If you are looking for a deal on a house, better get moving then. The next month or two is probably going to be your best chance for the next year.
Why? Well the holiday season is here. And, as I recently noted here, sellers still looking for buyers at this time of year are more likely to cut prices and move on, having struck out in the fall or summer.
Just think about it. If you are trying to sell your house between Thanksgiving and Christmas, you clearly aren't messing around or fishing for your fantasy price. That is unless your idea of fun is having home buyers pop up on your doorstep the day after Christmas.
In fact, you can buy a home at a significant discount in some of the most coveted suburbs out there, with a growing number of sellers in some of the nicest towns slashing prices by 5 percent or more as we head into December. Sometimes a lot more.
Bill Wendel over at the Real Estate Cafe has put together some incredible numbers showing a flurry of holiday season price cutting taking place right now in Burlington, Bedford, Carlisle, Lexington, Westford and Winchester.
Roughly 8 percent of the homes that have been put under agreement - meaning a purchase and sales contract has been inked but the sale hasn't formally closed yet - have seen substantial price cuts of 5 percent or more. That includes the seller of one Winchester manse who slashed his asking price by 15 percent, down to $1.7 million, and a Westford seller who snagged a buyer for his now $709,000 home after shaving off $76,000, according to MLS numbers examined by Wendel.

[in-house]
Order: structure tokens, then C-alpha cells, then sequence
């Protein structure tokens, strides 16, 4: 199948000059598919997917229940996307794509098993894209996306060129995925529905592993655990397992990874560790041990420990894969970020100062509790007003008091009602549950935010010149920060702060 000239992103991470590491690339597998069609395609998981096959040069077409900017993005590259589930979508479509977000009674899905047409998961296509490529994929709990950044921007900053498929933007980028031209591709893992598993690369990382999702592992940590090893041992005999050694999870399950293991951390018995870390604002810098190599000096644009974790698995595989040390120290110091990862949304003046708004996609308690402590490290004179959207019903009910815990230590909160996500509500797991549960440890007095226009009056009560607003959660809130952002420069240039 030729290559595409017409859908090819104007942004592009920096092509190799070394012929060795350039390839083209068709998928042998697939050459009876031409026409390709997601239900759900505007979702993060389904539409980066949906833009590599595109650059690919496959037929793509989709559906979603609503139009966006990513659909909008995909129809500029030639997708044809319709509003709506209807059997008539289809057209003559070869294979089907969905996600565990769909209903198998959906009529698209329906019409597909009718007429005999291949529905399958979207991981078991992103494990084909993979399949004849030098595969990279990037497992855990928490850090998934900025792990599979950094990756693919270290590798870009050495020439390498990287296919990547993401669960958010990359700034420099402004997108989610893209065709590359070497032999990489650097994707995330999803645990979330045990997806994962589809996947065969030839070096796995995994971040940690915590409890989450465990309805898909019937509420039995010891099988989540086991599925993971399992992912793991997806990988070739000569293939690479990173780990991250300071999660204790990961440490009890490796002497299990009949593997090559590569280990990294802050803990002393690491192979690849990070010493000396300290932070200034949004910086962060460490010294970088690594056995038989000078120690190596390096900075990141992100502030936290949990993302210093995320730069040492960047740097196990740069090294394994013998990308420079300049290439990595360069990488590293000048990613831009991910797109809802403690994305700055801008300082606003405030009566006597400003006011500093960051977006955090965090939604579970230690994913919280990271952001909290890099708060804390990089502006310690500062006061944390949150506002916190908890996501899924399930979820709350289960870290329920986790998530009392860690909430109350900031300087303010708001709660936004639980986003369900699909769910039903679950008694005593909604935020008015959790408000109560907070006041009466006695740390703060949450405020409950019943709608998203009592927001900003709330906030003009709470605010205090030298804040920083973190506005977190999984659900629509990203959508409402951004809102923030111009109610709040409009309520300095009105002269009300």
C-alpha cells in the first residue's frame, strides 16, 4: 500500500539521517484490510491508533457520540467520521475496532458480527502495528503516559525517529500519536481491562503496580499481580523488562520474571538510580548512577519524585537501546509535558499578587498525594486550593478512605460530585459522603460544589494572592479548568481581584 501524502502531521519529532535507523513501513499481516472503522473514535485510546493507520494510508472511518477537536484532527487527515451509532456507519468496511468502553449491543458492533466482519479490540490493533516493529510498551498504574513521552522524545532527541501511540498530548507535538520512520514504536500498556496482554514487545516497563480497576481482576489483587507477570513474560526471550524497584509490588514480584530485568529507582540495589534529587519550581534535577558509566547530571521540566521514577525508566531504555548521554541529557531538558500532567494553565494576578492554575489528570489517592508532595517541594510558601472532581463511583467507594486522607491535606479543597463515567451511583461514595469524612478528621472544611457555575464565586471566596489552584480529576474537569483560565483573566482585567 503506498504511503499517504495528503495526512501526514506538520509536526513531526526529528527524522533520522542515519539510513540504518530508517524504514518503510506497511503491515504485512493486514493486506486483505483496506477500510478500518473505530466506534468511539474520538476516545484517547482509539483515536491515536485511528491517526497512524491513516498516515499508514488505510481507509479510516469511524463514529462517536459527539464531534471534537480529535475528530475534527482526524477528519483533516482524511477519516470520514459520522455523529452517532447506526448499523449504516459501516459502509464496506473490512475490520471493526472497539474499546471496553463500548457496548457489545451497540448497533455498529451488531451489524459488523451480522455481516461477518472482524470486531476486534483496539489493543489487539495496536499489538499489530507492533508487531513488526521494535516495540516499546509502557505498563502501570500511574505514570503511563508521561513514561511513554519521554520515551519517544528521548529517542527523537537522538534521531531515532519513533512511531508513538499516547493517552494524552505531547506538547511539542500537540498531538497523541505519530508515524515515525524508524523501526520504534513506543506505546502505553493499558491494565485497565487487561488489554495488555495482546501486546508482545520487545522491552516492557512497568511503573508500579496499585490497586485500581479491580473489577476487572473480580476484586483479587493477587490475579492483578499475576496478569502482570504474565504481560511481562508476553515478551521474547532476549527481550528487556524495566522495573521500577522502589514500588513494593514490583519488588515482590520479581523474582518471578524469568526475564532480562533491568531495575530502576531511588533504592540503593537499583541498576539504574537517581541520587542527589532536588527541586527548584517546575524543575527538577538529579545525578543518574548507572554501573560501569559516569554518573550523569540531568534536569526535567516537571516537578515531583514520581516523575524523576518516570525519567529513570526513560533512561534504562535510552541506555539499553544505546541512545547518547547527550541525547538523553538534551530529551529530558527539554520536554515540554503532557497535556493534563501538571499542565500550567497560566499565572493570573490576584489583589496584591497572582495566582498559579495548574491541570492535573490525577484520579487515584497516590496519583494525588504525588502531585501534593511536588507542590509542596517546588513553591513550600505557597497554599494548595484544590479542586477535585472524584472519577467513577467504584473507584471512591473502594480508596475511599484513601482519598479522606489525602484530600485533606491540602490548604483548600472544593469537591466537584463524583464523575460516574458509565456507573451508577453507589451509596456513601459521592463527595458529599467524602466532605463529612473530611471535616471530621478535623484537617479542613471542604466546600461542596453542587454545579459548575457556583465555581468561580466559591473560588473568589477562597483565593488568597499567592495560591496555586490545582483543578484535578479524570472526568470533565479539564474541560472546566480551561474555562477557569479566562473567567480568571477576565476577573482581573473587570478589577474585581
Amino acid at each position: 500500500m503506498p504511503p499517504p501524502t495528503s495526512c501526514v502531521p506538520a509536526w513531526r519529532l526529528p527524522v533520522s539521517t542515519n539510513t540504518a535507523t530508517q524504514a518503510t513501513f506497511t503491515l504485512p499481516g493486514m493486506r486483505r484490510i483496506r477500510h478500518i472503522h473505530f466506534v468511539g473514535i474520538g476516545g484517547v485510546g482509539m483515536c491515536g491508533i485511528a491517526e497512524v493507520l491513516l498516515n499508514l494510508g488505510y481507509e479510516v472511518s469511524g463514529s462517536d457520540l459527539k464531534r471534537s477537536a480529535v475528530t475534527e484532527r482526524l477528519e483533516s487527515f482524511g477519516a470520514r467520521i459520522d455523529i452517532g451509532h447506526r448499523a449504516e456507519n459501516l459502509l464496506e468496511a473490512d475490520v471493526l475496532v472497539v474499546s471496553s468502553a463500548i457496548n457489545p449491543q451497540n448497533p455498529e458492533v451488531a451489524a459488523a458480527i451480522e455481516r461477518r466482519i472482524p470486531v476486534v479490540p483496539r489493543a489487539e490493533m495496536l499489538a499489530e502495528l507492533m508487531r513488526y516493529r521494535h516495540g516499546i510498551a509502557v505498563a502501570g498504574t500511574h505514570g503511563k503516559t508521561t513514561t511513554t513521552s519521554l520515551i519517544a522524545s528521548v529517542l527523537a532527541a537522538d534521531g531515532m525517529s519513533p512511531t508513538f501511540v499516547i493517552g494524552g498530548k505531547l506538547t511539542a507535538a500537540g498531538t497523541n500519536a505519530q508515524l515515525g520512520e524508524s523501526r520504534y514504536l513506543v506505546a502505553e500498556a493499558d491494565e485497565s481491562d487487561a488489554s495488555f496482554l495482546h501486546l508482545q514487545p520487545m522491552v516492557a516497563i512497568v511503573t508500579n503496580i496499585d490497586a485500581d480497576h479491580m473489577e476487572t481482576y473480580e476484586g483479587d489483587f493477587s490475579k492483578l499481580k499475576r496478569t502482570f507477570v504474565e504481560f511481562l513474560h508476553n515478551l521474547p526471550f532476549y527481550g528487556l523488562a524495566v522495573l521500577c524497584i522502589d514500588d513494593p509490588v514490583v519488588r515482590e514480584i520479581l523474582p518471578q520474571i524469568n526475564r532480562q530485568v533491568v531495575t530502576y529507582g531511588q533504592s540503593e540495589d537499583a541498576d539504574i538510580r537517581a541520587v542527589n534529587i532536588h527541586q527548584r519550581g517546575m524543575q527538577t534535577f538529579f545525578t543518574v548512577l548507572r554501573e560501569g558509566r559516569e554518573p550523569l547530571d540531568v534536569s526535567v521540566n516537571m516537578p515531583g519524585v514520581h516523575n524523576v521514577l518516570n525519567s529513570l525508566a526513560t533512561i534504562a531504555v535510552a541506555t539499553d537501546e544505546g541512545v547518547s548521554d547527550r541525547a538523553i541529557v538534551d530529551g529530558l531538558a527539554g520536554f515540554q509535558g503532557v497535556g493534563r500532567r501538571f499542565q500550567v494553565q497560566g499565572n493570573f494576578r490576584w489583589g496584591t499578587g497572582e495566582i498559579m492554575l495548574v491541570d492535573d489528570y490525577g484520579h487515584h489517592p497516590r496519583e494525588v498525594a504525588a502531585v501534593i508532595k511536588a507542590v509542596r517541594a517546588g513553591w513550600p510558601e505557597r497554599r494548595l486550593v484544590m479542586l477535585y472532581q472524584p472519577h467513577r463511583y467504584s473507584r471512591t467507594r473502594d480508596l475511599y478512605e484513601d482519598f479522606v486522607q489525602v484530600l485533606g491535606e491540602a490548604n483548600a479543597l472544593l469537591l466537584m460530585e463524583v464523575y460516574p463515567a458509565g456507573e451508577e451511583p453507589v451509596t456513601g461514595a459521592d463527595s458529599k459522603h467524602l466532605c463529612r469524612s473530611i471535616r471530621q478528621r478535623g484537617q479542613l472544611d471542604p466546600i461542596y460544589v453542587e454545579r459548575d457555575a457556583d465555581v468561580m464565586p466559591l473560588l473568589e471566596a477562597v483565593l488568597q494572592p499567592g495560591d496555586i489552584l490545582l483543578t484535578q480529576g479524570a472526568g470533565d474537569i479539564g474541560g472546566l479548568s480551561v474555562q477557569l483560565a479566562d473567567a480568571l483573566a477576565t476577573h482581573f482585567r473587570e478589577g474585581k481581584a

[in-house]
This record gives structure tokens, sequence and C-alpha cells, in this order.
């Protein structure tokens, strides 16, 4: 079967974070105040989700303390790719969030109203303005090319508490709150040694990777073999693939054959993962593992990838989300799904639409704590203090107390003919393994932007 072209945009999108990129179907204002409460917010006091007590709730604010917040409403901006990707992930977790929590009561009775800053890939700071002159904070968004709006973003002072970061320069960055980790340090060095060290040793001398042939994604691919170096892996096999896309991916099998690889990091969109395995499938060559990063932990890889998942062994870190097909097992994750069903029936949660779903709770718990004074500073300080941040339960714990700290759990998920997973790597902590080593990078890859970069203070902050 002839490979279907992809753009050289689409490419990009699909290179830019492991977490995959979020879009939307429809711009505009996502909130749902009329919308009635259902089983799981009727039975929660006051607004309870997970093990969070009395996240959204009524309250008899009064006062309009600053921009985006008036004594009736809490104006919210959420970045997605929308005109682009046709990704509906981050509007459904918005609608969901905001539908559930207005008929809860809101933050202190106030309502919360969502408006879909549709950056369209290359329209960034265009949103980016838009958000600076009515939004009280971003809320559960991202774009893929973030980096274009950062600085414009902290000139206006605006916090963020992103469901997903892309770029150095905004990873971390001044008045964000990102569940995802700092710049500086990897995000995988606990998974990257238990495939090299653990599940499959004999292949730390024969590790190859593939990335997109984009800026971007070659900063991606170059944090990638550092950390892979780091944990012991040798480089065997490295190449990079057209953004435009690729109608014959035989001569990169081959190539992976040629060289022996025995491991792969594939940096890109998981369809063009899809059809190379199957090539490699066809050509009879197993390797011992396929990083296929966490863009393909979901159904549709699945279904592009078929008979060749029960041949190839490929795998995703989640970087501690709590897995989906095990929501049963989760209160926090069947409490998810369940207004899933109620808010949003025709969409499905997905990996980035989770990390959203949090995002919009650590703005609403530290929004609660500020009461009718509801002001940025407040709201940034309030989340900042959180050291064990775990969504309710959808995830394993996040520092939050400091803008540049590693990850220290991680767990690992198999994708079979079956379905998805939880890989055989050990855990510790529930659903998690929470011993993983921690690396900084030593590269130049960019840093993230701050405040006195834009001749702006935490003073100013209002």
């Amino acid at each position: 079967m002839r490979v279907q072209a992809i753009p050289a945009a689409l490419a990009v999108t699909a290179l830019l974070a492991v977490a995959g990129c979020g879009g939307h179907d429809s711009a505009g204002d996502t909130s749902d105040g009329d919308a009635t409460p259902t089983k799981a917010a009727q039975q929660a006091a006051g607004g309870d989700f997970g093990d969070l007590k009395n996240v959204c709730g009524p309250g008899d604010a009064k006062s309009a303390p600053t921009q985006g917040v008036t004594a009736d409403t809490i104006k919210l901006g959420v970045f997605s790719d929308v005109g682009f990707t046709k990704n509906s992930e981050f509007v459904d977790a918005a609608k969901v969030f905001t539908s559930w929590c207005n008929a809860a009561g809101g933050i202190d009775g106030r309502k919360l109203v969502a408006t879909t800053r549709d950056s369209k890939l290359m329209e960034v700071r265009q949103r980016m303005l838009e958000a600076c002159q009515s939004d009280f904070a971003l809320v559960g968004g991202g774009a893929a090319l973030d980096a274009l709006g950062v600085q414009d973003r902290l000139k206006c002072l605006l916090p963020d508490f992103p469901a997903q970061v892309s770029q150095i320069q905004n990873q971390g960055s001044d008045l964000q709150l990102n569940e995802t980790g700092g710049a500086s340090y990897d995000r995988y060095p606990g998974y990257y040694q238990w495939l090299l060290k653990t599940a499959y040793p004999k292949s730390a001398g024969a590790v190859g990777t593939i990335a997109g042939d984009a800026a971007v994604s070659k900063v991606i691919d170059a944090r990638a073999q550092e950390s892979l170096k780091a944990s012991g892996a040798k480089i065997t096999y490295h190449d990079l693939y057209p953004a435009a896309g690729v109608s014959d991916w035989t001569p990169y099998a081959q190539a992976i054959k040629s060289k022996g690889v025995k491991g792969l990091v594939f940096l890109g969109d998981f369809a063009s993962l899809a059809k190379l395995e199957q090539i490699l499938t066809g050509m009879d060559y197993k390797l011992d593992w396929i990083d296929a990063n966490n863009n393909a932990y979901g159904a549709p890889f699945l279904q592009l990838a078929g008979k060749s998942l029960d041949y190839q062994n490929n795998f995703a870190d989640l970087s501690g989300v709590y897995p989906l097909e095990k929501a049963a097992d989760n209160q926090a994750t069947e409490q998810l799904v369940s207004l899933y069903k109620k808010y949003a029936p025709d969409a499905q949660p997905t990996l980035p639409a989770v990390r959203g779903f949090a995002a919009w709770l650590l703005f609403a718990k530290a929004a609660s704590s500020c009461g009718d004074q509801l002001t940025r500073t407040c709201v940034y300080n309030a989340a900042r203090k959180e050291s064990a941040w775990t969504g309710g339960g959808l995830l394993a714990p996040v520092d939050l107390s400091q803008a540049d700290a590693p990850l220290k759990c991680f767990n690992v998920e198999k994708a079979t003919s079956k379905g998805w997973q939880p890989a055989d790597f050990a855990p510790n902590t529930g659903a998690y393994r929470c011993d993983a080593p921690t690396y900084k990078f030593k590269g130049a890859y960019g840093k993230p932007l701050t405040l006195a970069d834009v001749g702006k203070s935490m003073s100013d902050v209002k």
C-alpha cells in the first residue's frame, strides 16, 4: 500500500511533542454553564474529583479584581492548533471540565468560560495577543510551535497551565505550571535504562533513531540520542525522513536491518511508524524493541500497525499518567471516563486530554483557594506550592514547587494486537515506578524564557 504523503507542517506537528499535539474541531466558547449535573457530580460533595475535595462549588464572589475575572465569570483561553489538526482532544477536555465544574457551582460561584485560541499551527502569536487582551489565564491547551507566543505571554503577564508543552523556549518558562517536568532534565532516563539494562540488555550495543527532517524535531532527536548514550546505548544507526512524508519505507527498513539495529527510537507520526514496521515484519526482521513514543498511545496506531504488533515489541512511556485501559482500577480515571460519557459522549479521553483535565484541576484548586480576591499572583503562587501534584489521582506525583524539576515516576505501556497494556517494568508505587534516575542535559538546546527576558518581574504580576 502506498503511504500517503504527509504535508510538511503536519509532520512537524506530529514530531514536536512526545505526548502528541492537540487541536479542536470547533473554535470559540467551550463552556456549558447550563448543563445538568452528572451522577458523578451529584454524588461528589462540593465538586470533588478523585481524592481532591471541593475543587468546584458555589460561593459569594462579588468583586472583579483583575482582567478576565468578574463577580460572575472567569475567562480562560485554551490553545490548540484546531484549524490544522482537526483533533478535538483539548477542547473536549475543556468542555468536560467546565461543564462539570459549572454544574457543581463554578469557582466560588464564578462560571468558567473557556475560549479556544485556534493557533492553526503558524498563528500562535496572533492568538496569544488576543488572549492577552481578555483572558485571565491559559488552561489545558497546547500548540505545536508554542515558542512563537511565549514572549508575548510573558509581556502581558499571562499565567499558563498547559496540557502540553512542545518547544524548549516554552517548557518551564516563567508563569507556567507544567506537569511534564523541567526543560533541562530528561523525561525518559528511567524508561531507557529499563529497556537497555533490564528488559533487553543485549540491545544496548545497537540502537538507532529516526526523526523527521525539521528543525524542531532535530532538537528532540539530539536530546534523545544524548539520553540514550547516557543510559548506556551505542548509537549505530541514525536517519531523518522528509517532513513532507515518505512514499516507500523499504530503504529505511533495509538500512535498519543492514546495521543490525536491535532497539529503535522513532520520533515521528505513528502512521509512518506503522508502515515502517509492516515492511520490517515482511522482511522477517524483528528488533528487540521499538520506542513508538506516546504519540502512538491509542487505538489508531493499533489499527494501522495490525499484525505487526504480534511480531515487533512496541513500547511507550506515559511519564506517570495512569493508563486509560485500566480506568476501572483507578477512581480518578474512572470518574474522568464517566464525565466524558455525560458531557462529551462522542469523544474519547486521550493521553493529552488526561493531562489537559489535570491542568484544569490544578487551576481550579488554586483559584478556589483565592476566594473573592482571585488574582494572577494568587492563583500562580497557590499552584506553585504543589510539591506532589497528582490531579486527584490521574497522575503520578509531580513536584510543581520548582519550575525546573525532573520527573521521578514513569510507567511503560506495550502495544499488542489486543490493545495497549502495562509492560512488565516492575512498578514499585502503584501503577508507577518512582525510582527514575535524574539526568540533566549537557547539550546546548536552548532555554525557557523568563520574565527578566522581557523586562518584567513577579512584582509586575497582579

But in a sign of holiday season price slashing, the freshest sales out there - those awaiting home inspections or the signing of a purchase and sales agreement - are sporting even deeper discounts.
The median listing price of these homes has dropped by 10 percent, to $630,000, according to Wendel. Roughly a third of 33 homes in this category - classified as "contingent" by MLS - have seen their owners reduce their asking prices by anywhere from 5 to more than 18 percent.
One Lexington seller knocked just over $101,000 off his asking price, bringing the total down to somewhat below $650,000, Wendel reports.
But for generosity, nothing beats the Burlington seller who knocked $100,000 off, lowering the price to just under $450,000.
That's an 18.2 percent price dive.
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